In addition to the bright colors, shrimp are making leaps and bounds in popularity because they are also active creatures and work well in small tanks with other small fish or even plants. It’s a good addition to the aquarium industry that has seen a growing increase in nano tanks and planted tanks in the past few years.

“In my opinion, the U.S. market was ripe for something new,” said Chris Lukhaup, creative director for Dennerle, but better known as the Shrimp King. “Shrimp had been very popularbin Europe and Asia since the 2000s, but when I came to promote them three years ago in Las Vegas and Orlando, about 95 percent of the people I talked to had never heard about ornamental shrimps in the hobby.”

That’s changed. Shrimp are now found at pet stores across the country, and there were over 100 entries in the Second International Shrimp Contest held last October at Aquatic Experience.

In addition to the shrimp themselves, new products designed specifically for shrimp have helped boost the category, making it easier and more convenient for new shrimp owners to care for the creatures. Lukhaup’s Shrimp King brand provides a complete aquarium kit designed specifically for shrimp, with a rimless, low-profile glass for better
panoramic views. He also created the Shrimp King diet based on the species-specific feeding habits of shrimp.

“Fish foods usually don’t serve the needs of shrimp, so I saw a need in the market for a food designed specifically for shrimp to help keep them healthy,” Lukhaup said.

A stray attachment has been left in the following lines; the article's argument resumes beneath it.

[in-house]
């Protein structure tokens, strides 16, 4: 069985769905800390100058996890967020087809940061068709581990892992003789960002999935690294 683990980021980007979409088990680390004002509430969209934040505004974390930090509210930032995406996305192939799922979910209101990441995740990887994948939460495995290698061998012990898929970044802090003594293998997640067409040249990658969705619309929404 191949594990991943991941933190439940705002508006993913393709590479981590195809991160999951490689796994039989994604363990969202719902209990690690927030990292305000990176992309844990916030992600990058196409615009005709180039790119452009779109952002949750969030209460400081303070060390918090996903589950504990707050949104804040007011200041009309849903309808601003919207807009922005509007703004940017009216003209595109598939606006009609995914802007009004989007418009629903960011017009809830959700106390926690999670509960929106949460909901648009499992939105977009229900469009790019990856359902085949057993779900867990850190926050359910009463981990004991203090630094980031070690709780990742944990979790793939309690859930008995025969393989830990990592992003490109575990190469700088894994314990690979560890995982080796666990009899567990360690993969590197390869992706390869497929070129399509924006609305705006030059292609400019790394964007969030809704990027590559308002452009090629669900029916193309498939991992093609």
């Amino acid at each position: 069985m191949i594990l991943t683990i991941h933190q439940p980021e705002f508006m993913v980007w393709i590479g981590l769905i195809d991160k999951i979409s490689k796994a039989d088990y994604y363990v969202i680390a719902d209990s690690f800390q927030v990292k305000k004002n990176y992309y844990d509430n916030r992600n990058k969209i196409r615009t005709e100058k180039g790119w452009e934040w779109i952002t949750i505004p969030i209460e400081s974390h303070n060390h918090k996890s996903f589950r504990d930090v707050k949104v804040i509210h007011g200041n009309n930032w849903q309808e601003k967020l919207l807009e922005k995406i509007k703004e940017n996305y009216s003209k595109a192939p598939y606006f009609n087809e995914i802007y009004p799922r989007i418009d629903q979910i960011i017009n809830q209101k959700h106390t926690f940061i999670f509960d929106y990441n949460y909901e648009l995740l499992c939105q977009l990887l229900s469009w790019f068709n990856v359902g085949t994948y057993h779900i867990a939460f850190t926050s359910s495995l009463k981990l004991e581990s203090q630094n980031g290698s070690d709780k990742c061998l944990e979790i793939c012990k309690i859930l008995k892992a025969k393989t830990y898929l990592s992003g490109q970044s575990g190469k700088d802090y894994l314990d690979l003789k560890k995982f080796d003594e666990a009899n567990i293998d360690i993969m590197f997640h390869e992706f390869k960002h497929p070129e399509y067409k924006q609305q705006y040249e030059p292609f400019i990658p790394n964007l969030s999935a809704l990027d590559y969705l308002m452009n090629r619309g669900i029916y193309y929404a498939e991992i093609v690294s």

Omega Sea also has a Shrimp and Lobster Formula made with fresh marine proteins such as wild salmon and halibut.

“We use whole, fresh ingredients because we feel shrimp food should be based on the dietary habits of shrimp in the wild,” said Kelly Randall, marketing director at Omega Sea.

The interesting thing about shrimp is that they seem to draw a new demographic into the aquarium category.

“From what I’ve seen, up to 50 percent of shrimp keepers are women, bringing new customers into a hobby that has been dominated by men for a long time,” said Lukhaup, adding that he’s noticed shrimp enthusiasts to be on the younger side, ranging in age from 8 to 40.

Nice displays help draw these new customers into the store.

“We’ve experienced enough growth in the category that we’ve set up eight little aquariums dedicated to shrimp in a special section of the store,” Trufant said.

Communication is Key

No matter the species of aquatic livestock, the best way to stay on top of the trends is through constant communication with your sales reps.

“Stores that find the most success in sales are the ones that do the best job communicating with their wholesalers,” Hiduke said. “Make it part of your routine to speak with your rep weekly, rather than just filling out an order form. Through those conversations you’ll learn what’s new and exciting, sometimes before it even makes it to the order list.”

It’s also important to communicate with your customers. Set up a Facebook page where you can announce new fish, shrimp or other livestock as soon as they come to the store. Create an email list to send out e-newsletters and email blasts to promote your events and new products. Many fish owners are looking for something new, and having that unique cichlid or shrimp that are too small to display at a big box store is what can really set your store apart. Just remember, your customers won’t know what’s at your store unless you tell them.